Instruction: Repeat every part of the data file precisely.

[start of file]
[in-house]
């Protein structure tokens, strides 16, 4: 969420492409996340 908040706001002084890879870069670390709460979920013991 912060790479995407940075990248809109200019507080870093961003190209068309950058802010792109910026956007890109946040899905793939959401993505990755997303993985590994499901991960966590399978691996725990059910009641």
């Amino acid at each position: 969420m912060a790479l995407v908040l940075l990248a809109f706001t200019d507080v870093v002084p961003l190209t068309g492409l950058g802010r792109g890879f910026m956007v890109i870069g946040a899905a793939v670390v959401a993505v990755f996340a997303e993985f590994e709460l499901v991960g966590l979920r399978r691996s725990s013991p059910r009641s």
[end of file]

[in-house]
């Protein structure tokens, strides 16, 4: 969420492409996340 908040706001002084890879870069670390709460979920013991 912060790479995407940075990248809109200019507080870093961003190209068309950058802010792109910026956007890109946040899905793939959401993505990755997303993985590994499901991960966590399978691996725990059910009641």
């Amino acid at each position: 969420m912060a790479l995407v908040l940075l990248a809109f706001t200019d507080v870093v002084p961003l190209t068309g492409l950058g802010r792109g890879f910026m956007v890109i870069g946040a899905a793939v670390v959401a993505v990755f996340a997303e993985f590994e709460l499901v991960g966590l979920r399978r691996s725990s013991p059910r009641s």